iOS and macOS Performance Tuning: Cocoa, Cocoa Touch, Objective-C, and Swift (Developer's Library)

Category: Programming
Author: Marcel Weiher
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by mpweiher   2021-09-25
> > and made the calling syntax much more complicated.

> How is this true? Swift is very straightforward, and similar to other languages

Swift is objectively one of the most complex languages out there[1]. Just recently, they adopted basically the entirety of Smalltalk syntax as an edge case of an edge case[2].

Just the rules for initialisers are more complex than many languages and still don't cover all the cases[3].

> Meanwhile Objective-C is slow,

The only people who believe this are those who have never measured (and have uncritically accepted Apple propaganda on this topic)[4]. Objective-C is a language you can easily write very fast code in (languages by themselves aren't fast or slow)[5]. Objective-C code is almost invariably faster than Swift code, and often by quite a lot.[6]

> unsafe by default,

Also not true. The id subset is quite safe[7] (and pretty fast), as are primitives. The parts that make C dangerous, particularly strings and other raw pointer accesses are abstracted away behind safe NSString, NSArray, NSData and friends.

> ugly syntax

Keyword syntax is actually highly elegant (Smalltalk's fits on a postcard) and extremely functional. So functional that Swift just recently added pretty much all of it as an edge case of an edge case of its closure syntax. Oh, did I already mention that?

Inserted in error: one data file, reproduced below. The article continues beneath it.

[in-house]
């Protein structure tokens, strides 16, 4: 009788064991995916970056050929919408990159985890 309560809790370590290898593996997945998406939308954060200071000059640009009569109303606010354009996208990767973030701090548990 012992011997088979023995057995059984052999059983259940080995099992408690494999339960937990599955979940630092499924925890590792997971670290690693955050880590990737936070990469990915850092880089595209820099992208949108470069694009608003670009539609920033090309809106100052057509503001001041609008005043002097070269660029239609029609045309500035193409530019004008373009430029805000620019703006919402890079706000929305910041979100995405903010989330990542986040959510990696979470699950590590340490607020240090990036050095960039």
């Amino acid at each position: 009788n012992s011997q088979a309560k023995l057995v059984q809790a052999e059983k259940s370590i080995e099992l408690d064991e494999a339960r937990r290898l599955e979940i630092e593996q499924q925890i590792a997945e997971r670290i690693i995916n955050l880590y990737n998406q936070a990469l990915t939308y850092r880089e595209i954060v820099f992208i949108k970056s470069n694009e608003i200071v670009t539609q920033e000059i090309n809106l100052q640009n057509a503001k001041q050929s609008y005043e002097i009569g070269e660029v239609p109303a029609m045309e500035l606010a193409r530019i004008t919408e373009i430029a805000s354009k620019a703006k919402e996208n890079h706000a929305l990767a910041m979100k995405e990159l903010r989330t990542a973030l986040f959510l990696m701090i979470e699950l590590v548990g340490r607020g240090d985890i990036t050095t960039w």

> More than half of Apple's CVE/iOS vulnerabilities lately have been from parts of the OS that still use ObjC

Citation needed. Also: way more than half of the OS is still written in Objective-C, so you'd expect that.








by mpweiher   2021-05-13
Ha ha.

In fact, you can get C-level performance with Smalltalk levels of encapsulation and dynamicism if you pay just a little attention. See iOS and macOS Performance Tuning: Cocoa, Cocoa Touch, Objective-C, and Swift:

by mpweiher   2019-07-12
Yes and no.

You are right in that changes to drawing induced by the original iPhone are responsible for at least part of the widgetization of CocoaTouch. The first iPhone(s) had a really, really slow CPU but somewhat decent GPU, so moving more rendering functions to the GPU made sense.

Originally, Cocoa as well as its NeXTstep predecessor did essentially all drawing on the CPU (some blotting on the NeXTdimension notwithstanding). And this was usually fast enough. At some point, window compositing was moved to the GPU (Quartz Compositor). With the phone, animations were both wanted for "haptics" and needed in order to cover for the slowness of the device (distract the monkey by animating things into place while we catch up... g ), and the CPU was also rather slow.

So instead of just compositing the contents of windows, CocoaTouch (via CoreAnimation) now could and would also composite the contents of views. But that's somewhat in conflict with the drawing model, and the conflict was never fully resolved.

> texture upload is too slow

First, you don't have to have separate textures for every bit of text. You can also just draw the text into a bigger view.

> redrawing your text each frame

Second, Cocoa does not redraw the entire screen each time, and does not have to redraw/reupload the texture each time (if it is using textures). It keeps track of damaged regions quite meticulously and only draws the parts that have changed, down to partial view precision (if the views co-operate). Views that intersect the damage get their drawRect:: method invoked, and that method gets a damage list so it can also optimise its drawing.